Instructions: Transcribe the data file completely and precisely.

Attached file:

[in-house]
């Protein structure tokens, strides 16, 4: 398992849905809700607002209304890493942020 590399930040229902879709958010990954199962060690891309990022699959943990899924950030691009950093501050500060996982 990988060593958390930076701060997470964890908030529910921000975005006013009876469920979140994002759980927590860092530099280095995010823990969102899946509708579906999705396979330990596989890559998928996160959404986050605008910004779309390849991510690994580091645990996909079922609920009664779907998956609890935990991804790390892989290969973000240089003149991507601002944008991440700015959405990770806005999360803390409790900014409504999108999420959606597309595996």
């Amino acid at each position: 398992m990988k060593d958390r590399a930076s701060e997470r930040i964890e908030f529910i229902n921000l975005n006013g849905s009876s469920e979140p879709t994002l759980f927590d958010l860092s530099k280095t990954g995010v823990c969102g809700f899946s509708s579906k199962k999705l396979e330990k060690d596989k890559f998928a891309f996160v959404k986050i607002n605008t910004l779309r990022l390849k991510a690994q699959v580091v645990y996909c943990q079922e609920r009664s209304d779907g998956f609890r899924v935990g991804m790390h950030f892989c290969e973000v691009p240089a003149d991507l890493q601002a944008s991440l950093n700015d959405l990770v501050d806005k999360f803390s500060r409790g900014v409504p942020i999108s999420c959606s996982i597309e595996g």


[in-house]
């Protein structure tokens, strides 16, 4: 398992849905809700607002209304890493942020 590399930040229902879709958010990954199962060690891309990022699959943990899924950030691009950093501050500060996982 990988060593958390930076701060997470964890908030529910921000975005006013009876469920979140994002759980927590860092530099280095995010823990969102899946509708579906999705396979330990596989890559998928996160959404986050605008910004779309390849991510690994580091645990996909079922609920009664779907998956609890935990991804790390892989290969973000240089003149991507601002944008991440700015959405990770806005999360803390409790900014409504999108999420959606597309595996």
């Amino acid at each position: 398992m990988k060593d958390r590399a930076s701060e997470r930040i964890e908030f529910i229902n921000l975005n006013g849905s009876s469920e979140p879709t994002l759980f927590d958010l860092s530099k280095t990954g995010v823990c969102g809700f899946s509708s579906k199962k999705l396979e330990k060690d596989k890559f998928a891309f996160v959404k986050i607002n605008t910004l779309r990022l390849k991510a690994q699959v580091v645990y996909c943990q079922e609920r009664s209304d779907g998956f609890r899924v935990g991804m790390h950030f892989c290969e973000v691009p240089a003149d991507l890493q601002a944008s991440l950093n700015d959405l990770v501050d806005k999360f803390s500060r409790g900014v409504p942020i999108s999420c959606s996982i597309e595996g």